Youkhanna v. Municipal Court (People) (1978)Annotate this Case
MIKHAIL YOUEL YOUKHANNA, Petitioner, v. THE MUNICIPAL COURT FOR THE STANISLAUS COUNTY JUDICIAL DISTRICT OF STANISLAUS COUNTY, Respondent; THE PEOPLE, Real Party in Interest.
[Civ. No.3931. Fifth Dist. Nov. 21, 1978.]
ALBERT GILBERT JOHNSON, Petitioner, v. THE MUNICIPAL COURT FOR THE STANISLAUS COUNTY JUDICIAL DISTRICT OF STANISLAUS COUNTY, Respondent; THE PEOPLE, Real Party in Interest.
[Civ. No. 3932. Fifth Dist. Nov. 21, 1978.]
MICHAEL W. MITCHELL, Petitioner, v. THE MUNICIPAL COURT FOR THE STANISLAUS COUNTY JUDICIAL DISTRICT OF STANISLAUS COUNTY, Respondent; THE PEOPLE, Real Party in Interest.
(Opinion by Franson, J., with Brown (G. A.), P. J., and Hopper, J., concurring.) [86 Cal. App. 3d 613]
Lacy & Lacy, Edward M. Lacy, Jr. Moorad & Clark, Albert G. Clark, Jr., John Hollenback, Jr., Michael Ward and John T. Farrell for Petitioners.
No appearance for Respondent.
Evelle J. Younger, Attorney General, Jack R. Winkler, Chief Assistant Attorney General, Arnold O. Overoye, Assistant Attorney General, Vincent J. Scally, Jr., and John W. Spittler for Real Party in Interest. [86 Cal. App. 3d 614]
Petitioners are scheduled to be sentenced for a violation of Vehicle Code section 23102, subdivision (a) (driving under the influence of intoxicating liquor). Each petitioner has admitted that he suffered one or more prior convictions of the same offense pursuant to guilty pleas entered after October 25, 1973, the date of the decision in Mills v. Municipal Court (1973) 10 Cal. 3d 288 [110 Cal. Rptr. 329, 515 P.2d 273]. Each petitioner filed a motion to strike the prior convictions on the ground that the records of the convictions (docket sheets) did not reflect that petitioner expressly and explicitly waived his constitutional rights to jury trial, confrontation, self-incrimination, and counsel. (Boykin v. Alabama (1969) 395 U.S. 238 [23 L. Ed. 2d 274, 89 S. Ct. 1709]; In re Tahl (1969) 1 Cal. 3d 122 [81 Cal. Rptr. 577, 460 P.2d 449]. The motions to strike were denied by the respondent court.
Thereafter, each petitioner filed a petition for an alternative writ of prohibition and/or mandate in the superior court to compel the respondent court to strike his prior convictions. The superior court denied the petitions. Each petitioner thereafter filed a petition for a writ of supersedeas in this court. We chose to consider the petitions as a request for a writ of mandate and stayed all proceedings in the respondent court pending further order.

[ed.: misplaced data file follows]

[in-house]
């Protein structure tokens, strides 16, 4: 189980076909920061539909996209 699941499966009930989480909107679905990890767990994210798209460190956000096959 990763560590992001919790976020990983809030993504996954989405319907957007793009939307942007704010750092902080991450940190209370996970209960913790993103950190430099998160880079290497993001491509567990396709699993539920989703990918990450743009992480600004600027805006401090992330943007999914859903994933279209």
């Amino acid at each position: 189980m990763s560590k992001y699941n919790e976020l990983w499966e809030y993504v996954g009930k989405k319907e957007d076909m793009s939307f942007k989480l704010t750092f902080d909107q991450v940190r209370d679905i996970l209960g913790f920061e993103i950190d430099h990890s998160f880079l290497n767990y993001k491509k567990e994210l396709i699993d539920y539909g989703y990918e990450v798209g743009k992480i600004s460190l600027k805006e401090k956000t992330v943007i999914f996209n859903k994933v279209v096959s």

The fundamental issue is whether petitioners' prior convictions of drunk driving are constitutionally invalid because the records of the entry of the guilty pleas do not show on their face that the petitioners expressly and explicitly waived their constitutional rights. Included within this question is whether an inadequate record of a waiver of constitutional rights creates a conclusive presumption of invalidity of the guilty plea so that the People are barred from offering any evidence outside the record to prove a valid waiver or whether the presumption is rebuttable so that the People may present extrinsic evidence to prove the waiver.
[1a] In Boykin v. Alabama, supra, the Supreme Court reversed a felony conviction which followed a plea of guilty because the record did not disclose that the accused voluntarily and understandingly waived his constitutional rights against self-incrimination, to trial by jury, and to confront one's accusers. In In re Tahl, supra, 1 Cal. 3d 122, the California Supreme Court elaborated on Boykin by holding that the constitutional rights mentioned in that case together with the right to counsel must be specifically and expressly enumerated for and waived by an accused [86 Cal. App. 3d 615] before he enters a guilty plea. This waiver must appear on the face of the record (1 Cal.3d at p. 132).
In Mills v. Municipal Court, supra, 10 Cal. 3d 288, the California Supreme Court extended the Boykin-Tahl requirements prospectively to all misdemeanor pleas entered after the date of the Mills decision. The court approved the practice of advising misdemeanants of their rights collectively but cautioned that such collective warnings should be supplemented by some method of assuring an adequate record of waiver, such as a written waiver form which an accused reads and signs or a reporter's transcript of his waiver (id, at p. 307).
Finally, in Stewart v. Justice Court (1977) 74 Cal. App. 3d 607 [141 Cal. Rptr. 589] this court held that where "the record on its face does not show that the appellant expressly and explicitly waived his constitutional rights." (id, at p. 610, ...italics original), the prior conviction must be vacated. It was held that an inference of a knowing and intelligent waiver, no matter how plausible, cannot be substituted for an express recitation on the record of a personal waiver of each constitutional right by the defendant. If the waiver were left to implication from the fact that the defendant pleaded guilty after being advised of his rights, there would be a danger of uncertainty in this critical area; certitude can be achieved only by requiring a recitation on the face of the docket sheet of an express waiver by the defendant. (Cf. Ganyo v. Municipal Court (1978) 80 Cal. App. 3d 522 [145 Cal. Rptr. 636].